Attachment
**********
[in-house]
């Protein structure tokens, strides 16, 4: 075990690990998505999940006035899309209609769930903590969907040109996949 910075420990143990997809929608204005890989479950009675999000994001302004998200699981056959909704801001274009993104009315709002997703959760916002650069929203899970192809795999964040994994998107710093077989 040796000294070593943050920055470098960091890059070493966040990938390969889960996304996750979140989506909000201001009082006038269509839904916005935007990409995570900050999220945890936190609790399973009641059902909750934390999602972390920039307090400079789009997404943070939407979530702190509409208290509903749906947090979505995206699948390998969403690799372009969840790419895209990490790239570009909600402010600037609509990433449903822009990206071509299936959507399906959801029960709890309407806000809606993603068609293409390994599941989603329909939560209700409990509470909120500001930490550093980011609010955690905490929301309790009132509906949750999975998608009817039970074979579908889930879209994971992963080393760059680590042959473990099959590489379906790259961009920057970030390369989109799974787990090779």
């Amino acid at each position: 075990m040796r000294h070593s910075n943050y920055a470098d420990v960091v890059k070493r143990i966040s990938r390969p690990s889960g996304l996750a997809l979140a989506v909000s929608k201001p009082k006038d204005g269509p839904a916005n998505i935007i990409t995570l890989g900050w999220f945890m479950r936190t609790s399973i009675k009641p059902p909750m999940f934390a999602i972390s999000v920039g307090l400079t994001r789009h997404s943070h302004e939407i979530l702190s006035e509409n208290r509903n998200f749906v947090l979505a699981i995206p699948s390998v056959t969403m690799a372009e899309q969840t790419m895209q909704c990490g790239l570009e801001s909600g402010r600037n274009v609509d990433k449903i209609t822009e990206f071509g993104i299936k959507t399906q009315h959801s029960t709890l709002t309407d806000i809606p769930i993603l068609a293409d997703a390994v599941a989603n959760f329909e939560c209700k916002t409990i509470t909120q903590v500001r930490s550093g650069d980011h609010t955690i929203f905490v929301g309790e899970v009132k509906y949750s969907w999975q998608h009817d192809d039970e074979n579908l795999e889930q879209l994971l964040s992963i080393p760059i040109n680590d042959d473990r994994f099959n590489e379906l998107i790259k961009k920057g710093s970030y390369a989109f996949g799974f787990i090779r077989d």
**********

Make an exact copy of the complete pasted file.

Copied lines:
[in-house]
């Protein structure tokens, strides 16, 4: 075990690990998505999940006035899309209609769930903590969907040109996949 910075420990143990997809929608204005890989479950009675999000994001302004998200699981056959909704801001274009993104009315709002997703959760916002650069929203899970192809795999964040994994998107710093077989 040796000294070593943050920055470098960091890059070493966040990938390969889960996304996750979140989506909000201001009082006038269509839904916005935007990409995570900050999220945890936190609790399973009641059902909750934390999602972390920039307090400079789009997404943070939407979530702190509409208290509903749906947090979505995206699948390998969403690799372009969840790419895209990490790239570009909600402010600037609509990433449903822009990206071509299936959507399906959801029960709890309407806000809606993603068609293409390994599941989603329909939560209700409990509470909120500001930490550093980011609010955690905490929301309790009132509906949750999975998608009817039970074979579908889930879209994971992963080393760059680590042959473990099959590489379906790259961009920057970030390369989109799974787990090779």
């Amino acid at each position: 075990m040796r000294h070593s910075n943050y920055a470098d420990v960091v890059k070493r143990i966040s990938r390969p690990s889960g996304l996750a997809l979140a989506v909000s929608k201001p009082k006038d204005g269509p839904a916005n998505i935007i990409t995570l890989g900050w999220f945890m479950r936190t609790s399973i009675k009641p059902p909750m999940f934390a999602i972390s999000v920039g307090l400079t994001r789009h997404s943070h302004e939407i979530l702190s006035e509409n208290r509903n998200f749906v947090l979505a699981i995206p699948s390998v056959t969403m690799a372009e899309q969840t790419m895209q909704c990490g790239l570009e801001s909600g402010r600037n274009v609509d990433k449903i209609t822009e990206f071509g993104i299936k959507t399906q009315h959801s029960t709890l709002t309407d806000i809606p769930i993603l068609a293409d997703a390994v599941a989603n959760f329909e939560c209700k916002t409990i509470t909120q903590v500001r930490s550093g650069d980011h609010t955690i929203f905490v929301g309790e899970v009132k509906y949750s969907w999975q998608h009817d192809d039970e074979n579908l795999e889930q879209l994971l964040s992963i080393p760059i040109n680590d042959d473990r994994f099959n590489e379906l998107i790259k961009k920057g710093s970030y390369a989109f996949g799974f787990i090779r077989d």